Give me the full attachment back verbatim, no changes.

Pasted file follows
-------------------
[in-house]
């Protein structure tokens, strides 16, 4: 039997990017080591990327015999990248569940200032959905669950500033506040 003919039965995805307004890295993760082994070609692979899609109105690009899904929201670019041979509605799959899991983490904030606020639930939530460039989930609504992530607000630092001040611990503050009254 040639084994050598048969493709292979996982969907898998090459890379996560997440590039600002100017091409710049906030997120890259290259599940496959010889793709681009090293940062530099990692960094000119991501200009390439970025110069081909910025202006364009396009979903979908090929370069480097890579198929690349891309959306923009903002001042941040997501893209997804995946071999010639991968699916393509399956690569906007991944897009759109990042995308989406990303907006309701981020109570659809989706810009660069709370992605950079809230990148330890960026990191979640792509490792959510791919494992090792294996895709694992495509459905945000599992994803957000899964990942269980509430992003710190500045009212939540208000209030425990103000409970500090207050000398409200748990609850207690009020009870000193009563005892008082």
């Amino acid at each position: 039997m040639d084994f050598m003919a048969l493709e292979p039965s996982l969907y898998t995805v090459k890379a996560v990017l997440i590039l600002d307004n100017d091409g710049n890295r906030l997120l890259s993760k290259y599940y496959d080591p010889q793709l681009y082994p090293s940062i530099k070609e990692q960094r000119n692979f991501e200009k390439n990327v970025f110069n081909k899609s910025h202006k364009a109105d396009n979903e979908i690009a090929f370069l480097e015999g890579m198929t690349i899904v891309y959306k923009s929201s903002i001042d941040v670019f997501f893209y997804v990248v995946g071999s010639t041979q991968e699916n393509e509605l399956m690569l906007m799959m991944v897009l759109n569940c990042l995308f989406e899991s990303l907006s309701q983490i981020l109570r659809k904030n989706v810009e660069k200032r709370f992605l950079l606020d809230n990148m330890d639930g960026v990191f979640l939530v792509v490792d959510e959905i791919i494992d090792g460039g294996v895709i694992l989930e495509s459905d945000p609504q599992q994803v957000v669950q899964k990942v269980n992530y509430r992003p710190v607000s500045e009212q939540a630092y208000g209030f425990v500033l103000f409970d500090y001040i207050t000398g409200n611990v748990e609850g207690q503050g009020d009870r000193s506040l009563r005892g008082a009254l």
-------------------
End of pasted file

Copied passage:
[in-house]
């Protein structure tokens, strides 16, 4: 039997990017080591990327015999990248569940200032959905669950500033506040 003919039965995805307004890295993760082994070609692979899609109105690009899904929201670019041979509605799959899991983490904030606020639930939530460039989930609504992530607000630092001040611990503050009254 040639084994050598048969493709292979996982969907898998090459890379996560997440590039600002100017091409710049906030997120890259290259599940496959010889793709681009090293940062530099990692960094000119991501200009390439970025110069081909910025202006364009396009979903979908090929370069480097890579198929690349891309959306923009903002001042941040997501893209997804995946071999010639991968699916393509399956690569906007991944897009759109990042995308989406990303907006309701981020109570659809989706810009660069709370992605950079809230990148330890960026990191979640792509490792959510791919494992090792294996895709694992495509459905945000599992994803957000899964990942269980509430992003710190500045009212939540208000209030425990103000409970500090207050000398409200748990609850207690009020009870000193009563005892008082």
């Amino acid at each position: 039997m040639d084994f050598m003919a048969l493709e292979p039965s996982l969907y898998t995805v090459k890379a996560v990017l997440i590039l600002d307004n100017d091409g710049n890295r906030l997120l890259s993760k290259y599940y496959d080591p010889q793709l681009y082994p090293s940062i530099k070609e990692q960094r000119n692979f991501e200009k390439n990327v970025f110069n081909k899609s910025h202006k364009a109105d396009n979903e979908i690009a090929f370069l480097e015999g890579m198929t690349i899904v891309y959306k923009s929201s903002i001042d941040v670019f997501f893209y997804v990248v995946g071999s010639t041979q991968e699916n393509e509605l399956m690569l906007m799959m991944v897009l759109n569940c990042l995308f989406e899991s990303l907006s309701q983490i981020l109570r659809k904030n989706v810009e660069k200032r709370f992605l950079l606020d809230n990148m330890d639930g960026v990191f979640l939530v792509v490792d959510e959905i791919i494992d090792g460039g294996v895709i694992l989930e495509s459905d945000p609504q599992q994803v957000v669950q899964k990942v269980n992530y509430r992003p710190v607000s500045e009212q939540a630092y208000g209030f425990v500033l103000f409970d500090y001040i207050t000398g409200n611990v748990e609850g207690q503050g009020d009870r000193s506040l009563r005892g008082a009254l």